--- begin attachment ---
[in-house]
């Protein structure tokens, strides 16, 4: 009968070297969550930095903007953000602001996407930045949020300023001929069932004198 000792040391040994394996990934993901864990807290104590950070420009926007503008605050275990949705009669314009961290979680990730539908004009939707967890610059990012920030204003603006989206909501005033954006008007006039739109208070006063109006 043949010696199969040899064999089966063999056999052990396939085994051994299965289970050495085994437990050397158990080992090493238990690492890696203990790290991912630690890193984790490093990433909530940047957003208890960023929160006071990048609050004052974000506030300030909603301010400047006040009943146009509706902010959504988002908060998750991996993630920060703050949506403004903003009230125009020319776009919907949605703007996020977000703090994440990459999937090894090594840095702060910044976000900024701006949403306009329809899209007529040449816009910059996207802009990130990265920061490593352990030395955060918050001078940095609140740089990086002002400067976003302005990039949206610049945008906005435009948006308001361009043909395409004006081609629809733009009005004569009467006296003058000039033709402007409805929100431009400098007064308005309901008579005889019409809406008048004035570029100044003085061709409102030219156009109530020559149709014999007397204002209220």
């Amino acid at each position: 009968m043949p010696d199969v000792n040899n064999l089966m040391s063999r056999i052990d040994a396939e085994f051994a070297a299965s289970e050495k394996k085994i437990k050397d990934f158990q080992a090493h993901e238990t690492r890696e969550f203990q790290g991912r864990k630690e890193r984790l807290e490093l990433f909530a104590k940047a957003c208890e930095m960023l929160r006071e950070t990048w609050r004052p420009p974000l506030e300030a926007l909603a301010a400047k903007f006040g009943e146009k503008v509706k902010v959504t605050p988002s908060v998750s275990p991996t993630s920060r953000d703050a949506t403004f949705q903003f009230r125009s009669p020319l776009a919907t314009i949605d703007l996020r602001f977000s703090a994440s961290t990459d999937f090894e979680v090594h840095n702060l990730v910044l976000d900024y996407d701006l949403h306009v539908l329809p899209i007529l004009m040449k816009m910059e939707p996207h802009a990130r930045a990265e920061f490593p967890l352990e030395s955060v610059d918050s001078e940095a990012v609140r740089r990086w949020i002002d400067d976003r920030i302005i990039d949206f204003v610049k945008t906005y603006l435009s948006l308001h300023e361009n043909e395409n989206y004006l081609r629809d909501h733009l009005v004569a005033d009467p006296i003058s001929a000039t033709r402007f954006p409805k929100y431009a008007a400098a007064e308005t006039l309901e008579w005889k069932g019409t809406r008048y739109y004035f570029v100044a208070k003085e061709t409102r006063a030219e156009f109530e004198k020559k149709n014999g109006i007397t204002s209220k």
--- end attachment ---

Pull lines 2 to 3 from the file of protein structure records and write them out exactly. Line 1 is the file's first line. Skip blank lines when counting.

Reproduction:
């Protein structure tokens, strides 16, 4: 009968070297969550930095903007953000602001996407930045949020300023001929069932004198 000792040391040994394996990934993901864990807290104590950070420009926007503008605050275990949705009669314009961290979680990730539908004009939707967890610059990012920030204003603006989206909501005033954006008007006039739109208070006063109006 043949010696199969040899064999089966063999056999052990396939085994051994299965289970050495085994437990050397158990080992090493238990690492890696203990790290991912630690890193984790490093990433909530940047957003208890960023929160006071990048609050004052974000506030300030909603301010400047006040009943146009509706902010959504988002908060998750991996993630920060703050949506403004903003009230125009020319776009919907949605703007996020977000703090994440990459999937090894090594840095702060910044976000900024701006949403306009329809899209007529040449816009910059996207802009990130990265920061490593352990030395955060918050001078940095609140740089990086002002400067976003302005990039949206610049945008906005435009948006308001361009043909395409004006081609629809733009009005004569009467006296003058000039033709402007409805929100431009400098007064308005309901008579005889019409809406008048004035570029100044003085061709409102030219156009109530020559149709014999007397204002209220």
């Amino acid at each position: 009968m043949p010696d199969v000792n040899n064999l089966m040391s063999r056999i052990d040994a396939e085994f051994a070297a299965s289970e050495k394996k085994i437990k050397d990934f158990q080992a090493h993901e238990t690492r890696e969550f203990q790290g991912r864990k630690e890193r984790l807290e490093l990433f909530a104590k940047a957003c208890e930095m960023l929160r006071e950070t990048w609050r004052p420009p974000l506030e300030a926007l909603a301010a400047k903007f006040g009943e146009k503008v509706k902010v959504t605050p988002s908060v998750s275990p991996t993630s920060r953000d703050a949506t403004f949705q903003f009230r125009s009669p020319l776009a919907t314009i949605d703007l996020r602001f977000s703090a994440s961290t990459d999937f090894e979680v090594h840095n702060l990730v910044l976000d900024y996407d701006l949403h306009v539908l329809p899209i007529l004009m040449k816009m910059e939707p996207h802009a990130r930045a990265e920061f490593p967890l352990e030395s955060v610059d918050s001078e940095a990012v609140r740089r990086w949020i002002d400067d976003r920030i302005i990039d949206f204003v610049k945008t906005y603006l435009s948006l308001h300023e361009n043909e395409n989206y004006l081609r629809d909501h733009l009005v004569a005033d009467p006296i003058s001929a000039t033709r402007f954006p409805k929100y431009a008007a400098a007064e308005t006039l309901e008579w005889k069932g019409t809406r008048y739109y004035f570029v100044a208070k003085e061709t409102r006063a030219e156009f109530e004198k020559k149709n014999g109006i007397t204002s209220k």